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Peripheral blood CD4 T cell gene expression profiles as predictive biomarkers in early arthritis
  1. A G Pratt,
  2. D C Swan,
  3. S Richardson,
  4. G Wilson,
  5. C M U Hilkens,
  6. D A Young,
  7. J D Isaacs
  1. Musculoskeletal Research Group, Institute of Cellular Medicine, Newcastle University, UK

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CD4 T cells are thought to play a crucial role in the pathogenesis of rheumatoid arthritis (RA). Diagnosing the condition, particularly among patients who are seronegative for anticyclic citrullinated peptide (ACPA) antibodies, remains challenging in the clinic. The authors have explored the peripheral blood CD4 T cell transcriptome of early arthritis clinic attendees, looking for biomarkers of potential diagnostic utility.


Total RNA from highly purified peripheral blood CD4 T cells of consenting patients with early arthritis naive to immunomodulatory therapies was expeditiously extracted and stored. Global transcription profiling of 168 samples, retrospectively selected based on definitive diagnosis at >1 year follow-up, was carried out using microarray technology. Data were normalised and corrected for batch effects. Transcripts differentially expressed at baseline between RA and ‘non-RA' outcome groups were identified (t test) and confirmed using qRT-PCR (TaqMan low density arrays). From their pattern of expression among a ‘training' subset of the data (representing 111 patients with clear diagnoses at inception), these putative biomarker transcripts were subjected to machine-learning approaches (receiver operator characteristic curves, support vector machines) to predict clinical outcome in a ‘validation' subset representing 57 patients who presented with undifferentiated arthritis (UA). Their sensitivity and specificity as diagnostic tools could thereby be estimated.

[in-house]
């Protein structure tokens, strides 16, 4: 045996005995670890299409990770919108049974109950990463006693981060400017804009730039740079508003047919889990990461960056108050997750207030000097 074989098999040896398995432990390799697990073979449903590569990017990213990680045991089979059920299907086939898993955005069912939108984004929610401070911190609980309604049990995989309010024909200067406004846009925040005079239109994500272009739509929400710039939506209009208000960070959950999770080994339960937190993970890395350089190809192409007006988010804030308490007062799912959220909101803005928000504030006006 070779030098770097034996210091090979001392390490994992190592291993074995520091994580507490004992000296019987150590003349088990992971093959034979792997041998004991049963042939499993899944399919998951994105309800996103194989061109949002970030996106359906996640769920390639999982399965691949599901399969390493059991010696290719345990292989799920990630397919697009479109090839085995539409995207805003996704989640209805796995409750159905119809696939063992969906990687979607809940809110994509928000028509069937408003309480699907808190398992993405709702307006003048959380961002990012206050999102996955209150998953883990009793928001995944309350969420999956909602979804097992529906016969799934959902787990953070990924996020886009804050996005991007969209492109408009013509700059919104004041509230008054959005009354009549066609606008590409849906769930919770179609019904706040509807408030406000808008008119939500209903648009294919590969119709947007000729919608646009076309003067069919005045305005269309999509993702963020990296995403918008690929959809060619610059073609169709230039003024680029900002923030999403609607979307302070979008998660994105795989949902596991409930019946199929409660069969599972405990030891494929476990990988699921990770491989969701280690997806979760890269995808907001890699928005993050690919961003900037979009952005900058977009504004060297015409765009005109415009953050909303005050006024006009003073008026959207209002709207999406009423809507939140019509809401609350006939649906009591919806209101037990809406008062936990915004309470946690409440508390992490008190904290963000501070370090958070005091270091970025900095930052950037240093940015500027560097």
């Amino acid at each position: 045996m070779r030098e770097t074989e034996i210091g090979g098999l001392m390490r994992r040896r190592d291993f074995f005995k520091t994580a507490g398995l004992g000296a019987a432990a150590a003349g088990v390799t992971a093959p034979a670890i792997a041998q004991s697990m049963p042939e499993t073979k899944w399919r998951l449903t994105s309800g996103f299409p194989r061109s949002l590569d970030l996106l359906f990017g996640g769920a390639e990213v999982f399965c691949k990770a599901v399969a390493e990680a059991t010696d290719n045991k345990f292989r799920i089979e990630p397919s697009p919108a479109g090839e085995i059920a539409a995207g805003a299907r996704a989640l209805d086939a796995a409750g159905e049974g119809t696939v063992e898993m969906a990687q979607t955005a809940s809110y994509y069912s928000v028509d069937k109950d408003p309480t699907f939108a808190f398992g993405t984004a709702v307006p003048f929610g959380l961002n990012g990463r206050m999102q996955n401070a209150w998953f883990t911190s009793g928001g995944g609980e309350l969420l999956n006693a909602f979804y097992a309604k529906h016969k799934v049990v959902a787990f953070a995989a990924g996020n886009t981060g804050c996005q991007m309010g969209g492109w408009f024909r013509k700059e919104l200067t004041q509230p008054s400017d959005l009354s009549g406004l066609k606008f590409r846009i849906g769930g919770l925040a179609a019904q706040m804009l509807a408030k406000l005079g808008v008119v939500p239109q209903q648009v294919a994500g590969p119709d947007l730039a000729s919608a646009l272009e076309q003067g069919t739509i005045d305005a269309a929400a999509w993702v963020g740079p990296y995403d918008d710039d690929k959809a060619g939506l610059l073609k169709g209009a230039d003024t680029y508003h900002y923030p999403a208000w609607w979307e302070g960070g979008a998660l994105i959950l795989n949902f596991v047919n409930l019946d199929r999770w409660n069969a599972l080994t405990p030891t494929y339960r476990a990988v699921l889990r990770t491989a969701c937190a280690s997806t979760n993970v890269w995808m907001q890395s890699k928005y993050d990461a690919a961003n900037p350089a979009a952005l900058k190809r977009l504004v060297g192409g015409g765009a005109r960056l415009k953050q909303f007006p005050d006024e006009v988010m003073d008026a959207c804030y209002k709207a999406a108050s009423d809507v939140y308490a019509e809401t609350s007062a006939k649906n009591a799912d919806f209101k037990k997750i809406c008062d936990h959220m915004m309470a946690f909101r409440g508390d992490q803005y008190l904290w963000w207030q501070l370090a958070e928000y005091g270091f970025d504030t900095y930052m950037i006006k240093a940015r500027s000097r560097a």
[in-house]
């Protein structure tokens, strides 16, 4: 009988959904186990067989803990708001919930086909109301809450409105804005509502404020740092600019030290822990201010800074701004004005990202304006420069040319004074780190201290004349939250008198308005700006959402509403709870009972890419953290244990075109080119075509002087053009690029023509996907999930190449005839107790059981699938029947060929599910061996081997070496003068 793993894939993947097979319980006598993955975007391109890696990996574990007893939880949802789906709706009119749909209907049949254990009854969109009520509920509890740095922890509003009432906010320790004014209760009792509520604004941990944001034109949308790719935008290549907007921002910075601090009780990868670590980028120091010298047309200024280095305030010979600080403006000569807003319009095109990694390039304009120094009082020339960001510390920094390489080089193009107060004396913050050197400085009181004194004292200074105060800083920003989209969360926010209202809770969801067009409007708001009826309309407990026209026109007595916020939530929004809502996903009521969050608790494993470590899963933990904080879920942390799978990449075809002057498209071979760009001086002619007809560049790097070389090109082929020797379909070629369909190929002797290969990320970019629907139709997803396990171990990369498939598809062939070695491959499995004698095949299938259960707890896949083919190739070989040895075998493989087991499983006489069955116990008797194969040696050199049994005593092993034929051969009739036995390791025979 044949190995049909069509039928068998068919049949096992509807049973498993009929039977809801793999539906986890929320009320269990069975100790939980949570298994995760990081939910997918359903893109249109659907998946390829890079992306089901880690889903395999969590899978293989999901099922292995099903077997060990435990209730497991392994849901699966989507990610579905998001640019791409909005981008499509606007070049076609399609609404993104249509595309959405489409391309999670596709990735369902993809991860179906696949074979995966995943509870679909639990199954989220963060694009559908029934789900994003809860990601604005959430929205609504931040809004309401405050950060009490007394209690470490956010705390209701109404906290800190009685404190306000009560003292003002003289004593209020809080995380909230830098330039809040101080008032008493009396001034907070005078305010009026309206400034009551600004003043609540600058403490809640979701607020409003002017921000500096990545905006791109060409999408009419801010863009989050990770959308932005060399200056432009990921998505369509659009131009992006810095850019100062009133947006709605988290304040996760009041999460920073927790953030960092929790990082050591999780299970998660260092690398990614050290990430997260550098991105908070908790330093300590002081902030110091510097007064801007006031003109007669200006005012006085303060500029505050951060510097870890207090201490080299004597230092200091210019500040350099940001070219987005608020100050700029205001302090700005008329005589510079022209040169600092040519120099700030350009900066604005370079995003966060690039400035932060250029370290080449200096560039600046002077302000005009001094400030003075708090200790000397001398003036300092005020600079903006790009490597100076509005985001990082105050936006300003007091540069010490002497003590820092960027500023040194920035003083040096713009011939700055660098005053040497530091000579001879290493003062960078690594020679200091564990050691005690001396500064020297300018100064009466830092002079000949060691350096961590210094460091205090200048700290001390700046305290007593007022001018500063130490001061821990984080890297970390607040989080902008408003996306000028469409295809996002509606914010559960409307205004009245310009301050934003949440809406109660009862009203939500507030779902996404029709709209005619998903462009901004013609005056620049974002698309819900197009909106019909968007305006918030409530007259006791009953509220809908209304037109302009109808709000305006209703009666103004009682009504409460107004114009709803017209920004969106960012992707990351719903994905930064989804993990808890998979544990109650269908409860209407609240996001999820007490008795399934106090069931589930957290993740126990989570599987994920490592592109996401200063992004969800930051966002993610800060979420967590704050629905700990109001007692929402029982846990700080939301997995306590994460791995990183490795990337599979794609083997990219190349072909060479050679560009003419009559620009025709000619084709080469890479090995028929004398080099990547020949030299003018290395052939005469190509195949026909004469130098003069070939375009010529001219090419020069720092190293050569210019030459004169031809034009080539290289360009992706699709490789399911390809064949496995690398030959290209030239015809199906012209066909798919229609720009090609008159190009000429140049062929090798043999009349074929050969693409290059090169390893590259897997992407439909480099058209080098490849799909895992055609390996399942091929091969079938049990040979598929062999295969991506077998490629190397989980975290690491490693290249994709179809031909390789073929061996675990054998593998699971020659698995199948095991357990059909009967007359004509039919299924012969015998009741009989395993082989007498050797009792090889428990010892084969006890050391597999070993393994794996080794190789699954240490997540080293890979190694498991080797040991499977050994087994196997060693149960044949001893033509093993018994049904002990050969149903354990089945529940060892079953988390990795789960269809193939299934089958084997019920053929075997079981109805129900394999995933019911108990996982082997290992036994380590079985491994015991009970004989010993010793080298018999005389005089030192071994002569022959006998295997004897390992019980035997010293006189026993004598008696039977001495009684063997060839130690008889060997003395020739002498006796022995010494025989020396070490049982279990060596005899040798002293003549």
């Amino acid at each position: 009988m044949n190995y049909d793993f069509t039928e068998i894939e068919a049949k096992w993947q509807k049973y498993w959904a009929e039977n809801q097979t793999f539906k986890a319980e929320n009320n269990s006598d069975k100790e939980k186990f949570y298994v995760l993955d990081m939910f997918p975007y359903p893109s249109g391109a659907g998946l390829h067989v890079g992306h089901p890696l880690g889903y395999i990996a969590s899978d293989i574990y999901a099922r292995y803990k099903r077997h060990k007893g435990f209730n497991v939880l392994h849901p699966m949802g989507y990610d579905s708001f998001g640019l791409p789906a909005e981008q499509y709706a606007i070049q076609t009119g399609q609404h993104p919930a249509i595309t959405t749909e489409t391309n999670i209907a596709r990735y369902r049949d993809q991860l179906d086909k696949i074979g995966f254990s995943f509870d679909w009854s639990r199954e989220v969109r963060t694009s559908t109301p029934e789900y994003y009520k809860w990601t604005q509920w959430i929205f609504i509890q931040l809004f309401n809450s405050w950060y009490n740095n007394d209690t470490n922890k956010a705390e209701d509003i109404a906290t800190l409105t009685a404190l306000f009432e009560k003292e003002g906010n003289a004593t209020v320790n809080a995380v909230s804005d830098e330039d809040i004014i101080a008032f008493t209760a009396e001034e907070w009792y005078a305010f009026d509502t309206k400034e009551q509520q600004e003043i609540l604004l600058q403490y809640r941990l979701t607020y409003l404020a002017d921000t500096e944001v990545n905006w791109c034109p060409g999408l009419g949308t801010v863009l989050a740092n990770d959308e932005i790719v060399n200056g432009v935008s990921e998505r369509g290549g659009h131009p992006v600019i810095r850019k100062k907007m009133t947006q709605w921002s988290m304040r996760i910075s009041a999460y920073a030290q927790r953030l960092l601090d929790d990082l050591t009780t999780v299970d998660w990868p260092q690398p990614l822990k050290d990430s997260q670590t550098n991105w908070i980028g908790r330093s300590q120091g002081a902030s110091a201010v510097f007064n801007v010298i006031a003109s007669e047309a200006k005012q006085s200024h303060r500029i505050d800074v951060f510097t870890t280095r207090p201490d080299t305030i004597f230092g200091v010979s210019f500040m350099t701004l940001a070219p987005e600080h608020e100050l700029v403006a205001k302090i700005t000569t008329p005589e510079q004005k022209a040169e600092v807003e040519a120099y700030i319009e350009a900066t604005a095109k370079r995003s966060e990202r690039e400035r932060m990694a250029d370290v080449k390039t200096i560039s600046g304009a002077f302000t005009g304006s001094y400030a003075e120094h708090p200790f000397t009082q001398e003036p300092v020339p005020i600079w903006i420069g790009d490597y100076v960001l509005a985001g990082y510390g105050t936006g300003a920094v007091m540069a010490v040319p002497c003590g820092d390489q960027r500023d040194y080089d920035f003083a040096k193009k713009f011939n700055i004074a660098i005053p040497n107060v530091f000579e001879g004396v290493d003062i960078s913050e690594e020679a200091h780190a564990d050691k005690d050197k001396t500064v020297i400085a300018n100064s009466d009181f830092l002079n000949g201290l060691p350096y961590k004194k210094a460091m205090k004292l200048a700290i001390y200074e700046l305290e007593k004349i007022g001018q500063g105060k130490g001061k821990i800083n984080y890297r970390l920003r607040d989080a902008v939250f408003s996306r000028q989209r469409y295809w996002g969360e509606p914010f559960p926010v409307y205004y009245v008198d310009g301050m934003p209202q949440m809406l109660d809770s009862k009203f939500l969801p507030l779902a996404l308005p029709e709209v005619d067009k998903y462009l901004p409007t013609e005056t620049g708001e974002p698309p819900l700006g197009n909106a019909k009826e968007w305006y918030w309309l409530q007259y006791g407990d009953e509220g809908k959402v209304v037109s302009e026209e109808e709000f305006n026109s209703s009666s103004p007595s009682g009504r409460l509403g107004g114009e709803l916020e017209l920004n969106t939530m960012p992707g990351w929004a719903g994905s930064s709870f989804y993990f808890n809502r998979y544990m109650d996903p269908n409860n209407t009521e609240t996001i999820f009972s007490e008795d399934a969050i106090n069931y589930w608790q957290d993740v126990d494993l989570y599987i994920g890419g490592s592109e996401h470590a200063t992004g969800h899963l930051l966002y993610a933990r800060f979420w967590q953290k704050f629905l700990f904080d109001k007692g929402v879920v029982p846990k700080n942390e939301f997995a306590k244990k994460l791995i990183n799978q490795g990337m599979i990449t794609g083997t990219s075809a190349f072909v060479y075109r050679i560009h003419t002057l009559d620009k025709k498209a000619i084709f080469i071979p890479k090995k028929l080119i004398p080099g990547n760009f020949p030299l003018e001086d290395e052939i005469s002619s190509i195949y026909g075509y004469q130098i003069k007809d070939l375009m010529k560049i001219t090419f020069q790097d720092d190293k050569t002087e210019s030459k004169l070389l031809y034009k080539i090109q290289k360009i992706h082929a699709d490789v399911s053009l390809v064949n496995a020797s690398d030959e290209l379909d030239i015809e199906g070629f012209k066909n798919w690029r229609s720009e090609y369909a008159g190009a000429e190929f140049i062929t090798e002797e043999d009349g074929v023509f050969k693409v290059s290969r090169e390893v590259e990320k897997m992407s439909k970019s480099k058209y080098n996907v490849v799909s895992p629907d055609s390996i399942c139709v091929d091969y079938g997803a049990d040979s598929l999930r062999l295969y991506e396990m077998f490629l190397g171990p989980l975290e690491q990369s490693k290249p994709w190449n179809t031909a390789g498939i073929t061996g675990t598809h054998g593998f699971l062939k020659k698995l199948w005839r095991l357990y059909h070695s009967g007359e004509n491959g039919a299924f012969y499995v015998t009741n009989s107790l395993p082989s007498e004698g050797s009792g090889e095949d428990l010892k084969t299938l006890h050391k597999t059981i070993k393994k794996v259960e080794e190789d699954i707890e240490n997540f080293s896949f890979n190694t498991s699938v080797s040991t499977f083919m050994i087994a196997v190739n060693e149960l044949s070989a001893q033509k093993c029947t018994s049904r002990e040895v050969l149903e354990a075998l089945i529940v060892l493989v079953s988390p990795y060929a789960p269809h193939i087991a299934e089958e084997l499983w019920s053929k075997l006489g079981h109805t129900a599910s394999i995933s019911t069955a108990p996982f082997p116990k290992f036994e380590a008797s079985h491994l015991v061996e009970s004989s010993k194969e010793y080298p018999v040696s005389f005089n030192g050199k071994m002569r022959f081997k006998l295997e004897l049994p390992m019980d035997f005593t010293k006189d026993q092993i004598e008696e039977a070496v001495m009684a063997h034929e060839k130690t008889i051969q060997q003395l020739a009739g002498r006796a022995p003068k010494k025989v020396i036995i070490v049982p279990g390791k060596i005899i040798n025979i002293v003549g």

A list of 25 transcripts identified from microarray analysis was confirmed on qRT-PCR to be differentially expressed (>1.2-fold change) between patients with early arthritis which evolves into RA and those who develop alternative arthritides (multiple test-corrected p<0.05). The discriminatory utility of this early RA ‘signature' was promising among the ‘training' cohort (area under ROC curve=0.84), and a support vector machine derived from expression profiles in the same dataset was able to predict RA versus an alternative diagnosis in the UA ‘validation' cohort with 75% accuracy. Since the ACPA-positive status of 11/12 patients with UA correctly predicted RA, the ‘signature' was tested among ACPA-negative RA patients only (n=5) and its accuracy improved slightly (78%), with sensitivity, specificity and positive likelihood ratios of 83, 76 and 3.5, respectively. Functional analyses of these and additional differentially transcribed genes are underway in the hope of gaining new insight into the pathophysiology of early RA at the level of the CD4 T cell.


High throughput expression profiling of peripheral blood in early arthritis cohorts may ultimately yield diagnostic and prognostic tools of clinical value and point to novel therapeutic targets for RA.